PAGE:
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Friday, August 31, 2012

THE DEBT (2010)

Who knew Israeli Mossad agents were so touchy on their secret missions? Who knew they’d screw things up by secretly screwing? (Oh, those romantic triangles!) Who knew they used scary straight razors on prisoners instead of safe electric models? And who knew they were such big fans of John Ford’s THE MAN WHO SHOT LIBERTY VALANCE/’62? So nu? John Madden, working far off his fach of civilized literary entertainments, really isn’t the helmer for a tricky spy thriller, especially one with parallel timelines. From the mid-’60s, we follow three Mossad agents as they kidnap a Concentration Camp doctor while simultaneously, in the mid-‘90s, we watch how the same agents were treated as heroes for a job no one knew they botched. The agents (Helen Mirren, Tom Wilkinson, Ciarán Hinds) don’t really match up with their younger selves (Jessica Chastain, Marton Csokas, Sam Worthington), but separately the two groups are effective enough, and the situations aren’t without dramatic promise. But the big set pieces, the suspenseful core of the movie, are too messy to follow clearly, never building up the expected suspense. We’re nonplused when we should be biting our nails. And the convenient trick ending is mighty hard to swallow.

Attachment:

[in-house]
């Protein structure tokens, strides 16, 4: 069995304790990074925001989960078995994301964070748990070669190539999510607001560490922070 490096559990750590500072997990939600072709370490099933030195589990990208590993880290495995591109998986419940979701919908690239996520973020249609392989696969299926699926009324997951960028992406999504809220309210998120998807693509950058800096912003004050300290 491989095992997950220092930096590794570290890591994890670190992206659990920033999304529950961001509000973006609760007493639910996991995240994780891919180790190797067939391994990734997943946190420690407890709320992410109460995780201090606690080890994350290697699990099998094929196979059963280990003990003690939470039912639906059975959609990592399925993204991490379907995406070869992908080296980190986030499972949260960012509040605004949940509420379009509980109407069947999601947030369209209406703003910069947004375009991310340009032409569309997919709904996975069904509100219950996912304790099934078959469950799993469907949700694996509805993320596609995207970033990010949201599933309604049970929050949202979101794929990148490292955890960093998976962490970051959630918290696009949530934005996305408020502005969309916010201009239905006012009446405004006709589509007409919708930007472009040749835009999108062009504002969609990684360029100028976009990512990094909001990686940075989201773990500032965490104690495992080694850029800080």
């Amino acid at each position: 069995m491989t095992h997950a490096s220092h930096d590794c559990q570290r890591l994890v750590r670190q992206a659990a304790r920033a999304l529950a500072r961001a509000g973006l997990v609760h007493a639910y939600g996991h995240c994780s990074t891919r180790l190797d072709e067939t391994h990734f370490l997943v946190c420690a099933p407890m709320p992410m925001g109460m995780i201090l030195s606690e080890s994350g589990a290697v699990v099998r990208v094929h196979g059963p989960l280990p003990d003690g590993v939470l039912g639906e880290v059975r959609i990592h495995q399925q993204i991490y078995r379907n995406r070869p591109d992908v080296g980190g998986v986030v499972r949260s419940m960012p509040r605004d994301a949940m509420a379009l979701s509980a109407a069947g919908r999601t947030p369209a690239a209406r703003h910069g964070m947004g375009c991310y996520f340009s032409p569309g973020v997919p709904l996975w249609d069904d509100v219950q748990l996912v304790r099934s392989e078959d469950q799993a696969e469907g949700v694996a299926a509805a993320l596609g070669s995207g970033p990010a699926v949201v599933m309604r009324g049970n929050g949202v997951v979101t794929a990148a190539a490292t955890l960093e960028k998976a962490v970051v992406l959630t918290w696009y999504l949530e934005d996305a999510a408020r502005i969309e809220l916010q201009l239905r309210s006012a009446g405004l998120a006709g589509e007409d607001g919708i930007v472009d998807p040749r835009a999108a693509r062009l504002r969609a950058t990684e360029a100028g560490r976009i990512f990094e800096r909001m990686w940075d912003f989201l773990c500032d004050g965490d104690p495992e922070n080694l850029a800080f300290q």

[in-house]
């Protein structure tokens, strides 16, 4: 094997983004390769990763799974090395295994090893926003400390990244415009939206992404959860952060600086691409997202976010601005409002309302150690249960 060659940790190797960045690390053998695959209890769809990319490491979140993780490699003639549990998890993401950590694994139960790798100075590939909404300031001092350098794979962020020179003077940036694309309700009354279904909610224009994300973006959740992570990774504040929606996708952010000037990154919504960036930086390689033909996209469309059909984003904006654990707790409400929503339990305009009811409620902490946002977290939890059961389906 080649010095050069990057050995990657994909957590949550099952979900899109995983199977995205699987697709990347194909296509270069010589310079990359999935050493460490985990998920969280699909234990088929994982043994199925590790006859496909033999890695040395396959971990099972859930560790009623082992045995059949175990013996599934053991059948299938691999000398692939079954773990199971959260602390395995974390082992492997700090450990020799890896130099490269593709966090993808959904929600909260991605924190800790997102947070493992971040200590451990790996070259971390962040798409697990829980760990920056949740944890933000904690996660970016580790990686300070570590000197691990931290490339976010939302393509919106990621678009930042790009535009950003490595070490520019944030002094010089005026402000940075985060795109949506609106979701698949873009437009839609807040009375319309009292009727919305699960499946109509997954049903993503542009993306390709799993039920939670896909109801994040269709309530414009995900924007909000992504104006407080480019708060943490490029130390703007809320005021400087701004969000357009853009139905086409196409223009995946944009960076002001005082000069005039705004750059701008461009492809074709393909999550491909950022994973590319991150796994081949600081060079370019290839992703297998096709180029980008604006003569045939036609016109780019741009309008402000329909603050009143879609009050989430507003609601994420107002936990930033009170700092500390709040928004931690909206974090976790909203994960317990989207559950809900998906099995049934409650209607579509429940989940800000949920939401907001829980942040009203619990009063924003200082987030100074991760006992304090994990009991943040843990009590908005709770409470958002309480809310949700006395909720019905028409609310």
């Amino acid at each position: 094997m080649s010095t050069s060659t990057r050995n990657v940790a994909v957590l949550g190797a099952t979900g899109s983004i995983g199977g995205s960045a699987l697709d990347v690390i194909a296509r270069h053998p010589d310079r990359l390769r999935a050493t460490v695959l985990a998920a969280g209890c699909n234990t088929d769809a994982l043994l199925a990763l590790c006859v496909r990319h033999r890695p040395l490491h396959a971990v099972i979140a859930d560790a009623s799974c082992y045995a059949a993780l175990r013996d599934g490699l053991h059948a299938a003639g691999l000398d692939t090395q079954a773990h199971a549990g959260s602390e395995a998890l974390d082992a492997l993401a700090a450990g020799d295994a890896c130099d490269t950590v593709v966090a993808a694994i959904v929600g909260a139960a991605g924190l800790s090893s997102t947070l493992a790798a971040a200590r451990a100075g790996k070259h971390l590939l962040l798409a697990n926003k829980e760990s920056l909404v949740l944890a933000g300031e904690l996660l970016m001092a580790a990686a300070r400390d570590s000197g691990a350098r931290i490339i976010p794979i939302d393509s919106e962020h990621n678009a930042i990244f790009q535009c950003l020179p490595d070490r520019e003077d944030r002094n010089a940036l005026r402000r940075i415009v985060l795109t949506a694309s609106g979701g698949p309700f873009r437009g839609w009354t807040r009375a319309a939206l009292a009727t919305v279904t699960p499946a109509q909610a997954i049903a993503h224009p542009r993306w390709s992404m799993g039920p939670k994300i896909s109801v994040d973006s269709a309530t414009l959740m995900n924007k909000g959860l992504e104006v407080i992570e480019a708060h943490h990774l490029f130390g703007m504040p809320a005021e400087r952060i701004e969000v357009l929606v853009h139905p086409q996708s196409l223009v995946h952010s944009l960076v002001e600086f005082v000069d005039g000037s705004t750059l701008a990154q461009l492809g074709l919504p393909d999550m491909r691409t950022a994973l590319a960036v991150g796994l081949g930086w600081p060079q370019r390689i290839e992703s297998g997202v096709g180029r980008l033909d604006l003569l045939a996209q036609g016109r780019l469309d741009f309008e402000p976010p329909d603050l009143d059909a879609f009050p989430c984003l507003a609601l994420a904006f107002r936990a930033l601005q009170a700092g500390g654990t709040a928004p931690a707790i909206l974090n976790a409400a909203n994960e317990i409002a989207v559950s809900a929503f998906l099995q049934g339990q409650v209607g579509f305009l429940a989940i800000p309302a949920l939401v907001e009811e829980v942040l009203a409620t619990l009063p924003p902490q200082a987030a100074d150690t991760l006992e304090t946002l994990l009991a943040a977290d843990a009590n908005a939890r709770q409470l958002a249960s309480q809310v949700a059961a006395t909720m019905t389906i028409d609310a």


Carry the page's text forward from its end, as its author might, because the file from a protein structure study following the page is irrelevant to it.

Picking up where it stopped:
WATCH THIS, NOT THAT: THE DEBT is a remake of a 2007 Israeli pic of the same name (not seen here). Why not check out another LIBERTY VALANCE influenced pic by, of all people, Bernardo Bertolucci, based on a story by, of all people, Jorge Luis Borges! It’s THE SPIDER’S STRATAGEM/’70, a tale of a patriot’s son who returns home to discover that his late father may not have been the great heroic figure everyone always said he was. Bertolucci tips his hand to the Ford pic not only by showing ‘what really happened,’ but also by having Dad’s old compatriots play themselves in the flashbacks. So, just like James Stewart, John Wayne & Co., everyone’s about thirty years too old. Bertolucci, being European, uses this as a Brechtian devise, to distance us; Ford, being American curmudgeon, never acknowledges what he’s up to.

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